The Consumer Insurance (Disclosure and Representations) Act 2012 came into force on 6 April 2013. It derives from the recommendations in our joint Report on Consumer Insurance Law: Pre-Contract Disclosure and Misrepresentation (Scot Law Com No 219) further details of which can be found on the completed project page. The Scottish Government gave their initial response to the Report in March 2010 and gave a further response following the successful passage of the Bill through the UK Parliament.
The project began in January 2006. The joint team issued a scoping paper, inviting views on which areas of insurance contract law were in need of reform. In the light of the responses received, a paper setting out the scope of the project was published. The first joint consultation paper, published in 2007, covered pre-contract issues in both consumer and business insurance but the emerging scale of the project led the Commissions to introduce a phased programme of work, dealing with pre-contract consumer and business issues separately.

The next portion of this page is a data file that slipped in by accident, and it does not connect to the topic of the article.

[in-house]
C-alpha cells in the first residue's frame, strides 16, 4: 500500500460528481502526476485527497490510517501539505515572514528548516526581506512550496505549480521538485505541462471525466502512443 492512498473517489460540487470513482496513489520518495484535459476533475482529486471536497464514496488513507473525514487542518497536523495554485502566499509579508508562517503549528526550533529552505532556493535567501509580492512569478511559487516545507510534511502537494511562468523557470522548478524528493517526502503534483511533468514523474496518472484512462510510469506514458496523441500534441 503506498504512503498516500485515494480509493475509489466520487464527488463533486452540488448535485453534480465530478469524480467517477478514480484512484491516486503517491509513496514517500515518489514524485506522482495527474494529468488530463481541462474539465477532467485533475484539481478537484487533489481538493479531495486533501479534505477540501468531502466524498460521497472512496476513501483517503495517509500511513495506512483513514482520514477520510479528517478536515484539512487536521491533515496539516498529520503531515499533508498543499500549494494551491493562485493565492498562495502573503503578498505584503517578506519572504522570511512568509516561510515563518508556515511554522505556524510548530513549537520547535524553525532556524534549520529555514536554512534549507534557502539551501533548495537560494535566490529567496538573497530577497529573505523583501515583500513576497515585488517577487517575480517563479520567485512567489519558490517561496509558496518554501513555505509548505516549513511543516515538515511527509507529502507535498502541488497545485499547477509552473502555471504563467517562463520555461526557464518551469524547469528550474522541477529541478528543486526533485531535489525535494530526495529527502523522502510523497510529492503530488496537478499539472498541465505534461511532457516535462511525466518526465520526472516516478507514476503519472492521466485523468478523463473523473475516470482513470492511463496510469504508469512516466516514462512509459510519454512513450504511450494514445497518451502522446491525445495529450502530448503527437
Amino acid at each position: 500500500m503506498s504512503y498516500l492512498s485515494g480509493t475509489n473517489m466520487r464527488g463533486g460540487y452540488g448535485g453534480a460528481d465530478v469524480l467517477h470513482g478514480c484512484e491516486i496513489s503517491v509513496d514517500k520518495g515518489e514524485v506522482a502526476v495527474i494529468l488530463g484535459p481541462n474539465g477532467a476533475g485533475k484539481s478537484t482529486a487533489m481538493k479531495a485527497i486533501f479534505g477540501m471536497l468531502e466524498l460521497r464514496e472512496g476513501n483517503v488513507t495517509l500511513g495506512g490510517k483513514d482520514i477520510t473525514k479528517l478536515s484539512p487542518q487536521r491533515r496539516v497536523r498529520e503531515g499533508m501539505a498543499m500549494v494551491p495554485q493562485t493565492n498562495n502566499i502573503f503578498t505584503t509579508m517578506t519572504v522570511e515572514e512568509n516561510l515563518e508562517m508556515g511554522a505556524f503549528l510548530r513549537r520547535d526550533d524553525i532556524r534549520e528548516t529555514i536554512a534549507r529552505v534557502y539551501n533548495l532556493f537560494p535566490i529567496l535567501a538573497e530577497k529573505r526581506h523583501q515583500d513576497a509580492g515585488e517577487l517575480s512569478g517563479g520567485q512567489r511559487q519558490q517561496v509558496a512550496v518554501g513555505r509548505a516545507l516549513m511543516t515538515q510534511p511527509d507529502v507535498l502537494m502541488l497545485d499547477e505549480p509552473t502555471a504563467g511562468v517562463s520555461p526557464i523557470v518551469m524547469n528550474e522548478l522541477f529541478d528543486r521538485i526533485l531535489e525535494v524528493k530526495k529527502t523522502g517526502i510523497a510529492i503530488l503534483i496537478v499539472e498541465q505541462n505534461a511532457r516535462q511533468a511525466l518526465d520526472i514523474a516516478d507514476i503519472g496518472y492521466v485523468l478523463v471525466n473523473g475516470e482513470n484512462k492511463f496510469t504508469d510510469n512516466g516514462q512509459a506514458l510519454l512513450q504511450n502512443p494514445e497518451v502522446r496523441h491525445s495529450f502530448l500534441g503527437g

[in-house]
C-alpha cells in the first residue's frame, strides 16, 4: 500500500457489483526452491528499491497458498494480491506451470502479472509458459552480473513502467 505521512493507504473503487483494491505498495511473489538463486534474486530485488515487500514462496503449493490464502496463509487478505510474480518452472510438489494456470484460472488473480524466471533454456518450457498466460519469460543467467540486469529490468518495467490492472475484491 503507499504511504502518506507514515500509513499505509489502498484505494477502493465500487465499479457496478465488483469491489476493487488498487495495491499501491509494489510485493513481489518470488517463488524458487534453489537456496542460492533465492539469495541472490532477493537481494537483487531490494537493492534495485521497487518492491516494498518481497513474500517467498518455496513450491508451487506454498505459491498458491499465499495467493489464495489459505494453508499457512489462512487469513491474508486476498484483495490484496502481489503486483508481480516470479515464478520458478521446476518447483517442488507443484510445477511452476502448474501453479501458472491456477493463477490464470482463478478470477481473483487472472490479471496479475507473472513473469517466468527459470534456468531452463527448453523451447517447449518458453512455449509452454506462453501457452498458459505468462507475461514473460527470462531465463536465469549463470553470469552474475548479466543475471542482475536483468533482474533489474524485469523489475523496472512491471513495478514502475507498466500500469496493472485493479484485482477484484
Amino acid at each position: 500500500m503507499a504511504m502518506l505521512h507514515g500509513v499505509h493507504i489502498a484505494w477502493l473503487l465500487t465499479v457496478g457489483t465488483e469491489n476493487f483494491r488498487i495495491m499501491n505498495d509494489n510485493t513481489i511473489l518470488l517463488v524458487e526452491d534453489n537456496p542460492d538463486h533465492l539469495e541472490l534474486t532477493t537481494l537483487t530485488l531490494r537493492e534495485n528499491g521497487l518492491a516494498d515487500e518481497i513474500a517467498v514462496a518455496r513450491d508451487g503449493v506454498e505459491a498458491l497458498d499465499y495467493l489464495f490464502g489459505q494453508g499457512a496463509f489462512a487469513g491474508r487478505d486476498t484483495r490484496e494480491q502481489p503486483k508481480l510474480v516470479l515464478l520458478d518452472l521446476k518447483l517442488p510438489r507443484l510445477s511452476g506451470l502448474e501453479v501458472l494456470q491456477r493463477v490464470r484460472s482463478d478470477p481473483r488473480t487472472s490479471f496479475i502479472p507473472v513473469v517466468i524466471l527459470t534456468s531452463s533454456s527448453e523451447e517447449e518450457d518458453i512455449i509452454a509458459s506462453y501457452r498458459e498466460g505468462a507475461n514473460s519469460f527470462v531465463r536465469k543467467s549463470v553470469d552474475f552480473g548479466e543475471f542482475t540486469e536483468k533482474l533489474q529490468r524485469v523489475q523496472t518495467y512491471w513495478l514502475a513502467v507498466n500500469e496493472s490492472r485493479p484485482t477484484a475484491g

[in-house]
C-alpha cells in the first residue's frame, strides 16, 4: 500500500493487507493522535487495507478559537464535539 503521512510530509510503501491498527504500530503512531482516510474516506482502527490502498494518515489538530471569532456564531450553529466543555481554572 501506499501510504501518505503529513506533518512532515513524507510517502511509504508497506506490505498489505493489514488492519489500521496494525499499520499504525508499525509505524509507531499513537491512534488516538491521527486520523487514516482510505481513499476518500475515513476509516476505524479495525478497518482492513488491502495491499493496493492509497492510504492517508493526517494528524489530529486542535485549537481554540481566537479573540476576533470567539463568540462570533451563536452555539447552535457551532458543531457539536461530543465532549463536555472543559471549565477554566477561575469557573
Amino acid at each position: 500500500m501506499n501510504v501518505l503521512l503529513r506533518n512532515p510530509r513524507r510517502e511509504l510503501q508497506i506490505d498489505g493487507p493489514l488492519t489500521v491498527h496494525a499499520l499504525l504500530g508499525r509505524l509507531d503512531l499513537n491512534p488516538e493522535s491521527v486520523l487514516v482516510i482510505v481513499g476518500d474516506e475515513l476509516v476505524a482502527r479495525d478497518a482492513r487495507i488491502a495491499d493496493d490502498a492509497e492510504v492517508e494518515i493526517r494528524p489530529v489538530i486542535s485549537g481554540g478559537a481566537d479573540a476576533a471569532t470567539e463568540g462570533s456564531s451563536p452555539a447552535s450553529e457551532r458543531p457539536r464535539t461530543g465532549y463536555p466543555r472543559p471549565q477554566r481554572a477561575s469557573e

Our first report on Consumer Insurance Law was laid before Parliament in December 2009 and the Consumer Insurance (Disclosure and Representations) Bill was introduced in the House of Lords under the Special Bills Procedure in May 2011. The Bill, now the Consumer Insurance (Disclosure and Representations) Act 2012, received Royal Assent on 8 March 2012 and, as stated above, came into force on 6 April 2013.
The Law Commissions' second joint consultation paper (2011) covered post contractual issues: damages for late payment, remedies for fraudulent claims, insurable interest and policies and premiums in marine insurance. Our third joint consultation paper (2012)
covered disclosure in business insurance and warranties. Some of the results of these consultations fed into the second Report and draft Bill, published on 17 July 2014. That Report covered disclosure in business insurance, warranties, remedies for fraudulent claims, and late payment and has now been implemented, with the exception of the recommendations on late payment, by the Insurance Act 2015. All of these papers, and other papers published in relation to the project, can be accessed by means of the links below.
After our current consultation on insurable interest, we will prepare the final report in this project. In addition to insurable interest, it will cover two other topics on which we consulted previously, namely the broker’s liability for premiums and the requirement for a formal marine policy. For further details of the latter topics, please see Issues Papers 8 and 9 below. We aim to publish the report around the end of 2015.
Summary table of papers published so far:
If you require any further information on the Insurance Contract Law project, or if there are matters you wish to raise, please email: email@example.com.